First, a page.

Marion’s big season keeps Suns winning


PHOENIX (AP) – He can soar, score and steal with the best of them in the NBA.

At 6-foot-7, his natural position is small forward, but he often plays power forward – sometimes even center – in the undersized, high-octane game of the Phoenix Suns.

While Steve Nash gets most of the credit, the Suns would be nowhere in the Pacific Division without Shawn Marion.

“I don’t know if there’s another guy that you could say “Well, he guarded Yao Ming and then the next night he guarded Tony Parker,”‘ Suns assistant coach Alvin Gentry said. “I don’t know if there’s anyone who asks a guy on their team to do as much as we ask Shawn to do.”

In his seventh NBA season, Marion has never been better. With Amare Stoudemire missing virtually the entire season with knee trouble and Kurt Thomas out with a stress fracture in his foot, Marion has become even more crucial to the Suns’ success.

He has not disappointed, quietly putting together what coach Mike D’Antoni calls “an MVP-caliber season.”

Marion is the only player to rank in the top 20 in points, rebounds, steals, blocks, field goal percentage and minutes. He leads the Suns in scoring (21.5), is third in the NBA in rebounding (11.9) and fifth in steals (2.0).

Always on an even keel, and never one to pound his chest with pride, Marion has steadily developed a confidence in his abilities.

“Anybody that knows basketball, they know what I go out there and do for this team,” he said. “It speaks for itself. Night in and night out, I’m trying to do what I can to help this team win, regardless of whether it’s me scoring more, rebounding more, playing defense.”

“The Matrix,” a nickname given to him by former NBA guard and current television analyst Kenny Smith, joins Kevin Garnett, Elton Brand and Yao as the only NBA players to average at least 20 points and 10 rebounds per game.

“Man, you almost become envious,” teammate James Jones said. “He has everything to be a great player, and it’s not just physical. It’s just the way he approaches it, humble. He’s a hard worker undersized against everyone he plays, but he always feels like he’s bigger.”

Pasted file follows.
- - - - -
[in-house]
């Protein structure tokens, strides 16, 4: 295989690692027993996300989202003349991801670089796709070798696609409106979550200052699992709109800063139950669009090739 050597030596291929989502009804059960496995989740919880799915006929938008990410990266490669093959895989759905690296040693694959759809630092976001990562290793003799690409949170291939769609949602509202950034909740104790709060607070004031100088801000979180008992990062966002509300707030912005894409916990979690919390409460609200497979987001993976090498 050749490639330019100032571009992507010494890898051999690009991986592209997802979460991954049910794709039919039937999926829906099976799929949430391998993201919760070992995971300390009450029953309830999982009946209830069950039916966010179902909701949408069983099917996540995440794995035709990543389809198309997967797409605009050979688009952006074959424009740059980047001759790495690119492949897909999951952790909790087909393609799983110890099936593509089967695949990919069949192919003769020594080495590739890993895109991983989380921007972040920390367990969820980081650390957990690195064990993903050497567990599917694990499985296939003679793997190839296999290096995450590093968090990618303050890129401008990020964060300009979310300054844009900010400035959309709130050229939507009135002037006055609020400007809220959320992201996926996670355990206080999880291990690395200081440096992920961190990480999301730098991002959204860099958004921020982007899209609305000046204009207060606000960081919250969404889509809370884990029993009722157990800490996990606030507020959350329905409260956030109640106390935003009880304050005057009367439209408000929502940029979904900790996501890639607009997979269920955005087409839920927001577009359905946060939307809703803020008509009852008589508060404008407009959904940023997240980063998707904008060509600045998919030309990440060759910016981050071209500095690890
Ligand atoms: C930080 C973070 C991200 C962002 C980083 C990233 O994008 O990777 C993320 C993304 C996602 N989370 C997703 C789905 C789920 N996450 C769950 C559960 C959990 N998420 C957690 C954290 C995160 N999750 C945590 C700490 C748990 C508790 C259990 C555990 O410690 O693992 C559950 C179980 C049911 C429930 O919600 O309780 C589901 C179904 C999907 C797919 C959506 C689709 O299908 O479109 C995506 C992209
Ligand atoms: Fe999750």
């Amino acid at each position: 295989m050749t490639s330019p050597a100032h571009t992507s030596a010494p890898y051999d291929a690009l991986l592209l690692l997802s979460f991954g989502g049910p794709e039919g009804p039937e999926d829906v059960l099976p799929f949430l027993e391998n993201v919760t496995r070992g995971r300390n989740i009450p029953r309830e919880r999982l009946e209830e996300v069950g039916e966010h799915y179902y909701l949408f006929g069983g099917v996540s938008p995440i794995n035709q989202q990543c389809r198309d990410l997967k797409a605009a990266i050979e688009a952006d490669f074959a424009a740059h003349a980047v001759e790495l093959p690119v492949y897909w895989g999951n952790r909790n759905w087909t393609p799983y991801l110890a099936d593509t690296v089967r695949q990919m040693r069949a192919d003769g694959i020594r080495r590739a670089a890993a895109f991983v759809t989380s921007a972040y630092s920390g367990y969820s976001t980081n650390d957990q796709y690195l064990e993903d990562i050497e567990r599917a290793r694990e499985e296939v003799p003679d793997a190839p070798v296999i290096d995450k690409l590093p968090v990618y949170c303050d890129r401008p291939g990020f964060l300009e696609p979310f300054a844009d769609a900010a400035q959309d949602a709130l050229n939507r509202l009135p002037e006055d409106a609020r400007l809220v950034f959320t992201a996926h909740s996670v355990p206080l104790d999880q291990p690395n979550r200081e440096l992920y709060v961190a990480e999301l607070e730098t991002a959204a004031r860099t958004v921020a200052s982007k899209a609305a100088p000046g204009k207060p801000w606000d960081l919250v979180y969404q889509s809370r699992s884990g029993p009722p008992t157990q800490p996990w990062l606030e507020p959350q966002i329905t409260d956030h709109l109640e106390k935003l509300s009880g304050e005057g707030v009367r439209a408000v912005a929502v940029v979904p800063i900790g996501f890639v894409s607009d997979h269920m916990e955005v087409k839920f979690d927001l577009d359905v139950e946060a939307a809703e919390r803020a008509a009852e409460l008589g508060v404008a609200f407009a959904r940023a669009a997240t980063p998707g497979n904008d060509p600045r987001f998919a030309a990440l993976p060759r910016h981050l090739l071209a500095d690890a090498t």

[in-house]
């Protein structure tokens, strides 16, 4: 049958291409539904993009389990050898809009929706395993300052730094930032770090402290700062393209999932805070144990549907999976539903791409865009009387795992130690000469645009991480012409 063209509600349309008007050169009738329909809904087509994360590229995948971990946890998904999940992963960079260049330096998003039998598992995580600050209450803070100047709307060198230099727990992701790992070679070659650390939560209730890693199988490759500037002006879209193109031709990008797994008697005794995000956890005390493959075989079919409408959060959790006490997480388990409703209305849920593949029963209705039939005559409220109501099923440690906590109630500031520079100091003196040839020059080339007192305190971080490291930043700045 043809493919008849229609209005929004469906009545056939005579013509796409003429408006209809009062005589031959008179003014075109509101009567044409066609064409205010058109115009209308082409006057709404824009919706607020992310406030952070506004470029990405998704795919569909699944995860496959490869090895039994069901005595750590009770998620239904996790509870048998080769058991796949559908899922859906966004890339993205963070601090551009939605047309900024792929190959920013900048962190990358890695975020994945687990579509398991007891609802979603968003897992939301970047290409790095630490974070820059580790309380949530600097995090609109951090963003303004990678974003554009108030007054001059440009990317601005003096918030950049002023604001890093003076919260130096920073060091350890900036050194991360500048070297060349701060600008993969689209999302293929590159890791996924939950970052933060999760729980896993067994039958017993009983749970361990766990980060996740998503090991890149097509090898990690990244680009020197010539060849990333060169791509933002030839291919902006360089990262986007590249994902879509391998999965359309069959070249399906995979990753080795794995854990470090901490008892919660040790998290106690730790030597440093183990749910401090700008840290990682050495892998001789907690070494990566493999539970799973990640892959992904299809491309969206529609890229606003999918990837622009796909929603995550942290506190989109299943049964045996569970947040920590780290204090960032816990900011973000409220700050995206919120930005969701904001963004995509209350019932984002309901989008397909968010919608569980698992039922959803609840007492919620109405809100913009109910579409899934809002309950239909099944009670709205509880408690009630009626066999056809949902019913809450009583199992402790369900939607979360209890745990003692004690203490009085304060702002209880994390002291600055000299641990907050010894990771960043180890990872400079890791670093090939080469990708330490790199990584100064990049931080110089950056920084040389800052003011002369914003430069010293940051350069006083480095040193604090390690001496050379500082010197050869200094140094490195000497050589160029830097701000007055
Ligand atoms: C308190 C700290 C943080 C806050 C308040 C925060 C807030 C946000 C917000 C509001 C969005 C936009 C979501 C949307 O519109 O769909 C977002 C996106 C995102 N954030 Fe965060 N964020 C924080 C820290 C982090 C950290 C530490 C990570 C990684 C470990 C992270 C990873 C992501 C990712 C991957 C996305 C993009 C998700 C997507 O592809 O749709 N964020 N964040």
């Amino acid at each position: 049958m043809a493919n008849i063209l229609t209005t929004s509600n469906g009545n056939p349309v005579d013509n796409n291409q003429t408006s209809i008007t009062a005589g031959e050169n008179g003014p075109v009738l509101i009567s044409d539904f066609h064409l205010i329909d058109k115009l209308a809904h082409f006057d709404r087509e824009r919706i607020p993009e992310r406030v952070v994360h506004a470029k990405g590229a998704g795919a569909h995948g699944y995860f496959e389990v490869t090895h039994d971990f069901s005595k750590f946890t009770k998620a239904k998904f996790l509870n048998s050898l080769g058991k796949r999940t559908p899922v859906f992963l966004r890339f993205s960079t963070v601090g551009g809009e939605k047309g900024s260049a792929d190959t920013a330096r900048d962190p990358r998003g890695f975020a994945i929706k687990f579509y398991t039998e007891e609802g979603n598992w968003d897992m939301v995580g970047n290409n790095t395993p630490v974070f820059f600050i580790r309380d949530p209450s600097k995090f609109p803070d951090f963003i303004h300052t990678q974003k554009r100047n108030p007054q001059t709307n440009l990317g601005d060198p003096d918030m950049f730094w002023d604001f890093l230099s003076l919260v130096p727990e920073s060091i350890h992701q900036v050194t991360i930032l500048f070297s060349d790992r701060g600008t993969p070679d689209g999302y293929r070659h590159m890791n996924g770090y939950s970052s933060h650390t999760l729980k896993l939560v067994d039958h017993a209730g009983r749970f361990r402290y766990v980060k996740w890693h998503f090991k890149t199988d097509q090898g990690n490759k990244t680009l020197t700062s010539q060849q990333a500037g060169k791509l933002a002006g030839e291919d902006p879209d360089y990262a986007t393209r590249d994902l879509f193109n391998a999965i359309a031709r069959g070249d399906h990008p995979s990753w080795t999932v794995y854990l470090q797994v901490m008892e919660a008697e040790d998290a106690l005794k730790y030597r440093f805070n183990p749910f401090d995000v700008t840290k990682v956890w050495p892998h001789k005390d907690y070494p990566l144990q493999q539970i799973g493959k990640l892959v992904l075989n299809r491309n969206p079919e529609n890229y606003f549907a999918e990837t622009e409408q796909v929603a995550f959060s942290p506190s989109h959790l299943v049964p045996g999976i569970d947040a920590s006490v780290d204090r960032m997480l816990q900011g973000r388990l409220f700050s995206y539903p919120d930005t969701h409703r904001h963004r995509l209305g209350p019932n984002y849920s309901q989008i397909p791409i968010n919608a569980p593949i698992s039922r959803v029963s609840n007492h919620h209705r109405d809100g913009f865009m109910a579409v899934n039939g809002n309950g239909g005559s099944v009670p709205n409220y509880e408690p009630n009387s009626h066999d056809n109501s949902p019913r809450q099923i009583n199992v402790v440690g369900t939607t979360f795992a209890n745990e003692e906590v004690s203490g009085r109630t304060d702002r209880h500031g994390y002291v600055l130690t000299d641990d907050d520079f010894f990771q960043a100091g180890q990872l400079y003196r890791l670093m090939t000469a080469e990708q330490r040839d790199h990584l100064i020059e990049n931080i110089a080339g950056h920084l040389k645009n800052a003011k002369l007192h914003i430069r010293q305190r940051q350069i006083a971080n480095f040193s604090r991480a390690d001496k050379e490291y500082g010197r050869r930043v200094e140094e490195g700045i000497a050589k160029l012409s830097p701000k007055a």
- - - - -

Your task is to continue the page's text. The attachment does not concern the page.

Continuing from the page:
No one mentions Marion in most valuable player talk, but he is as important in many ways as Nash in the Suns’ surprising Pacific title defense despite the absence of Stoudemire and the loss of Joe Johnson.

“Shawn is completely paramount for our team and our success,” said Nash, whose lob passes for Marion’s power dunks account for a hefty portion of the point guard’s league-leading 10.5 assists per game. “He fills so many gaps for us. We all know how he fills a state sheet, and for him to be able to play bigger than his size is just so important for a small team.”

Marion is reserved by nature. His mother, Elaine, was in her mid-teens when she gave birth to Shawn and his twin sister, Shawnett. Eventually, there were four children, and his mother worked two jobs to support them.

When Marion was in junior high, about the time he first dunked a basketball, the family moved from Chicago to Tennessee.

After a standout high school career in Clarksville, he attended Vincennes Junior College in Indiana, where he was named national JC player of the year as a sophomore. Following one season at UNLV, Marion left for the pro game and was chosen as the ninth pick overall by the Suns. It was a widely criticized choice, because Phoenix passed on the much better known Corey Maggette.

Marion earned his first all-star berth in 2003 but his game erupted with the addition of Nash last season. Marion’s speed and ability to jump quicker than anyone, and probably as high as anybody, in the NBA, meshed perfectly with the energized game that D’Antoni wants and Nash orchestrates.

“I don’t think you can appreciate everything that he gives us unless you coach him and you’re there every day and you see what we ask him to do,” Gentry said. “In terms of his overall game, I don’t know who you could compare him to in the league, really. You know, there are very few guys that can score 21 points a game and get you 12 rebounds and weigh 220 pounds.”

Very few things bother Marion, but he didn’t like being left off the all-defensive team last season.

“I’m the only one who had to go out and guard somebody out of position the entire year, and I did it,” he said.

And never question his unorthodox, sort of two-handed, shooting style. He sees nothing wrong with it, and will say so in no uncertain terms. The results speak for themselves, just like the rest of Marion’s game.

“I don’t know where that came from, whether I got it from my mother or not,” he said, “but I’ve always been a player who speaks with his game, without talking. I don’t need to talk. I just go out there and do what I’ve got to do.”

AP-ES-04-14-06 1556EDT